Climate Engineering (CE) is rapidly gaining scientific, political, commercial, and public attention as a possible response to climate change. The project “European Trans-disciplinary Assessment of Climate Engineering” (EuTRACE) was formed to compliment other national and international assesments of CE, in particular through providing a distinctly European perspective that draws upon contributions from a range of scientific and non-expert stakeholders.
The aims of EuTRACE are:
- To pool top independent experts engaged in CE and climate change research across Europe to develop a next-generation assessment of (and assessment criteria for) the potential, uncertainties, risks and implications of various CE options;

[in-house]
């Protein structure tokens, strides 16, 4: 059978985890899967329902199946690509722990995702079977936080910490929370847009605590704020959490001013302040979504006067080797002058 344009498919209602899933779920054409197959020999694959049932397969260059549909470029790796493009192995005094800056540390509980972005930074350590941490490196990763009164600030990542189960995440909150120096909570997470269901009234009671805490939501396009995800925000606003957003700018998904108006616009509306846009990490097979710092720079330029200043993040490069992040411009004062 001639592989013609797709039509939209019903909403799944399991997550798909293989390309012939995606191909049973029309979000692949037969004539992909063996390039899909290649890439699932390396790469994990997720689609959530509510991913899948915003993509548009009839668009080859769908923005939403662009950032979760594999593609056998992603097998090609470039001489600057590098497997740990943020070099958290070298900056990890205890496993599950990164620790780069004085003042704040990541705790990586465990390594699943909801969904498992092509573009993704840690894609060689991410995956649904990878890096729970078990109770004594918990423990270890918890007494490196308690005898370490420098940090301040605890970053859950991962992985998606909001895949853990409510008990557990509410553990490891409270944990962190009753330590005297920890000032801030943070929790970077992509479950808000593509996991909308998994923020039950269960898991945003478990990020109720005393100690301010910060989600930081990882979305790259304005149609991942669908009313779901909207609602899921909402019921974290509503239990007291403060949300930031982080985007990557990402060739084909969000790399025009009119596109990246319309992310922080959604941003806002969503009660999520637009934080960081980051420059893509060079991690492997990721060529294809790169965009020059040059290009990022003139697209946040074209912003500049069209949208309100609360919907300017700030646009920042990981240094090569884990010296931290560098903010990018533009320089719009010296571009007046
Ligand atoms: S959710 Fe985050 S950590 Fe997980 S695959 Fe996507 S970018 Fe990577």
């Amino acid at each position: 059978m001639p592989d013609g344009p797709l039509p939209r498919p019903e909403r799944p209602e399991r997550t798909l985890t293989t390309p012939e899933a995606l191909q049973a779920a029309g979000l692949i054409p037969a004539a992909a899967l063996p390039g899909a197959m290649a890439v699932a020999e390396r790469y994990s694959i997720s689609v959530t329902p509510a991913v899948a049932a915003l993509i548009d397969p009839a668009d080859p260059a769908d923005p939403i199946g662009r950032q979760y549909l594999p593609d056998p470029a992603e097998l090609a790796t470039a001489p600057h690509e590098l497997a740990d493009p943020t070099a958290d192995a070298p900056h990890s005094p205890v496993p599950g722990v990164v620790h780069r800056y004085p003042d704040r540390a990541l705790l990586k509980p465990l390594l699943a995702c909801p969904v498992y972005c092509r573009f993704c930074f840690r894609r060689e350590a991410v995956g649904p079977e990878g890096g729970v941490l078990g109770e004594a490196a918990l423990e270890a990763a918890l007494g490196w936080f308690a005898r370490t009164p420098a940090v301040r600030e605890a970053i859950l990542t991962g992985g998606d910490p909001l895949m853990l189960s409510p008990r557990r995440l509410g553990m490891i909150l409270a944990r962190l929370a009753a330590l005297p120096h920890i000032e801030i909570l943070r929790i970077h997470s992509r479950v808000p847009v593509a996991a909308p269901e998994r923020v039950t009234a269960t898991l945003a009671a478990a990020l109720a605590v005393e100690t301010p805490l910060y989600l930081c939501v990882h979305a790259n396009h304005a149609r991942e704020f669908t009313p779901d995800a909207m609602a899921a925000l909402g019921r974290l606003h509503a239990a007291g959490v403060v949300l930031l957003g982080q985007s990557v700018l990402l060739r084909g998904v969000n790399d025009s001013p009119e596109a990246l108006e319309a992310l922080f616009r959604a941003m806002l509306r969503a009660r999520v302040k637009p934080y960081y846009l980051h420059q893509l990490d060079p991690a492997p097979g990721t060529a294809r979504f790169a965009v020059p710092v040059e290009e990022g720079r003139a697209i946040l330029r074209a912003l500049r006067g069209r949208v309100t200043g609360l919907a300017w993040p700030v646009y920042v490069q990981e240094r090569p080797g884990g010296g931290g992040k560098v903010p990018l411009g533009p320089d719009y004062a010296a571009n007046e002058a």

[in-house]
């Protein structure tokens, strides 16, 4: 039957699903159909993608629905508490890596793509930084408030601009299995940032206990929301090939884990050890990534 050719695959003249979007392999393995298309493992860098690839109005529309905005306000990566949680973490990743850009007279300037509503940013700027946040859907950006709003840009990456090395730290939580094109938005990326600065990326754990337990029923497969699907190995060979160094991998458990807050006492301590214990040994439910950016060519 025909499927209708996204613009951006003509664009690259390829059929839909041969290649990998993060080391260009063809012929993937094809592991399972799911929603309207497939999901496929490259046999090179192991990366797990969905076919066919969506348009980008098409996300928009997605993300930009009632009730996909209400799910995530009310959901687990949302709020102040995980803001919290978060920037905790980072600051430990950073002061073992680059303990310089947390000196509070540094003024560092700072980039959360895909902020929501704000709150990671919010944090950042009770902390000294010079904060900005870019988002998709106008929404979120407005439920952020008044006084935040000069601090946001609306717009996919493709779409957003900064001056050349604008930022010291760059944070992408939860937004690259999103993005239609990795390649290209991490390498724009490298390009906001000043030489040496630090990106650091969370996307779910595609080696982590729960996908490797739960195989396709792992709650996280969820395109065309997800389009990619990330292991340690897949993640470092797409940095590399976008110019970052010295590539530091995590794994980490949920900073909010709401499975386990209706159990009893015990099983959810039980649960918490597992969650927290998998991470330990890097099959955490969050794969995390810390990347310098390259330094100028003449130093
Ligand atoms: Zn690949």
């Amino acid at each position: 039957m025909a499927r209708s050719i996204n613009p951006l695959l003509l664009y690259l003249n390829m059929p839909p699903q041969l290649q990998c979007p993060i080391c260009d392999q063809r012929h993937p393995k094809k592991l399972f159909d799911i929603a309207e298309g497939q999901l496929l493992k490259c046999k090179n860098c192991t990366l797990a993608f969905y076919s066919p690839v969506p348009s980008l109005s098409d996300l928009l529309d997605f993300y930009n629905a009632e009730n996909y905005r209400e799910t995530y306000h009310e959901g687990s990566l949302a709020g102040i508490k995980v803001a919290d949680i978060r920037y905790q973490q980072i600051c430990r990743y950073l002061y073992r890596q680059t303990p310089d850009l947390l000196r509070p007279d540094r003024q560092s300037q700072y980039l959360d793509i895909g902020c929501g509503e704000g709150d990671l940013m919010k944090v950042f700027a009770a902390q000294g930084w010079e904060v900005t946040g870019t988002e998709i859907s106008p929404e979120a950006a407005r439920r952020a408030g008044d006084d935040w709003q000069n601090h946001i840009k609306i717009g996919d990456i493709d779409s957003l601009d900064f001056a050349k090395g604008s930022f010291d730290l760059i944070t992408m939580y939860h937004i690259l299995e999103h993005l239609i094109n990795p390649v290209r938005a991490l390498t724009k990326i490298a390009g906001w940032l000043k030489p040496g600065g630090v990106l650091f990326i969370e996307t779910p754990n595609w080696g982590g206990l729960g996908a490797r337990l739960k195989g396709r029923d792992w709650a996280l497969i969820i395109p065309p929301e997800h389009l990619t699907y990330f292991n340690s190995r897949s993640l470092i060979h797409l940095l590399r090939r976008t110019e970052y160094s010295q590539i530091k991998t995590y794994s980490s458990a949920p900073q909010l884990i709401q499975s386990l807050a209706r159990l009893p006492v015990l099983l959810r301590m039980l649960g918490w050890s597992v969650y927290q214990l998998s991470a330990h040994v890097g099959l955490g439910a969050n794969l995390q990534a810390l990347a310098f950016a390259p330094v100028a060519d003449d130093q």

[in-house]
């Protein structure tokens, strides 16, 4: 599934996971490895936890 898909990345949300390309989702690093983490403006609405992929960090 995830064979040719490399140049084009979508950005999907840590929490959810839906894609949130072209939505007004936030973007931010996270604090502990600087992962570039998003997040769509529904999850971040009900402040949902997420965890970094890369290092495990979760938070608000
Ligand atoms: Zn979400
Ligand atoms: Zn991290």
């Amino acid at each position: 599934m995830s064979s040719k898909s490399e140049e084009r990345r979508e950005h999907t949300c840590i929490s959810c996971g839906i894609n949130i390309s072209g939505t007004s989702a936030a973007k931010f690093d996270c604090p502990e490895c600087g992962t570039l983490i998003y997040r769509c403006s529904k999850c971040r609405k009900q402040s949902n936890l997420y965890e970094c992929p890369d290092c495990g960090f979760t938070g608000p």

- To actively engage in dialogue with the policy makers, the public and other stakeholders to disseminate information about CE in response to their concerns and perspectives and incorporate these into the assessment;
- To outline policy options and pathways for the EU and its partners to address the challenges CE poses;
- To identify the most important gaps in current understanding of CE.
14 partner organizations from Germany, the UK, Norway, France and Austria, ranging from the natural sciences & engineering, social sciences and the humanities joined forces to address these questions.